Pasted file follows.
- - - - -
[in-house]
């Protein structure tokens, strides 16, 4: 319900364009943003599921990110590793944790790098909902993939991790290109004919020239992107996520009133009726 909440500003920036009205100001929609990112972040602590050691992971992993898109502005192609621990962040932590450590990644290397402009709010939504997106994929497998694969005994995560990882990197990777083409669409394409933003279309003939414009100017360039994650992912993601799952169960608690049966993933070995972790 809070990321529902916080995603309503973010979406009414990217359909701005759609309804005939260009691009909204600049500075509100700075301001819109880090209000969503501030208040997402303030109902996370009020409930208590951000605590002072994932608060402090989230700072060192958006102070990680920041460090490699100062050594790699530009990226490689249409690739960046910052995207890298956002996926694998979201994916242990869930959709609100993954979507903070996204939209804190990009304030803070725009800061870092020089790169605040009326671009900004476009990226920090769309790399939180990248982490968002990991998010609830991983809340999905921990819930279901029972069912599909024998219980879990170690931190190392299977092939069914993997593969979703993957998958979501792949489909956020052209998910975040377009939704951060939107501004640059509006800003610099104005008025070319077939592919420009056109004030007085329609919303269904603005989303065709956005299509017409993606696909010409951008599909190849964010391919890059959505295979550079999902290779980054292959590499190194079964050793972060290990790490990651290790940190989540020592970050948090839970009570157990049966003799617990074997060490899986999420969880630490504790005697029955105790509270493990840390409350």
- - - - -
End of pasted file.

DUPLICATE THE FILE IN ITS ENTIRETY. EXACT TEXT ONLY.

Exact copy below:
[in-house]
């Protein structure tokens, strides 16, 4: 319900364009943003599921990110590793944790790098909902993939991790290109004919020239992107996520009133009726 909440500003920036009205100001929609990112972040602590050691992971992993898109502005192609621990962040932590450590990644290397402009709010939504997106994929497998694969005994995560990882990197990777083409669409394409933003279309003939414009100017360039994650992912993601799952169960608690049966993933070995972790 809070990321529902916080995603309503973010979406009414990217359909701005759609309804005939260009691009909204600049500075509100700075301001819109880090209000969503501030208040997402303030109902996370009020409930208590951000605590002072994932608060402090989230700072060192958006102070990680920041460090490699100062050594790699530009990226490689249409690739960046910052995207890298956002996926694998979201994916242990869930959709609100993954979507903070996204939209804190990009304030803070725009800061870092020089790169605040009326671009900004476009990226920090769309790399939180990248982490968002990991998010609830991983809340999905921990819930279901029972069912599909024998219980879990170690931190190392299977092939069914993997593969979703993957998958979501792949489909956020052209998910975040377009939704951060939107501004640059509006800003610099104005008025070319077939592919420009056109004030007085329609919303269904603005989303065709956005299509017409993606696909010409951008599909190849964010391919890059959505295979550079999902290779980054292959590499190194079964050793972060290990790490990651290790940190989540020592970050948090839970009570157990049966003799617990074997060490899986999420969880630490504790005697029955105790509270493990840390409350």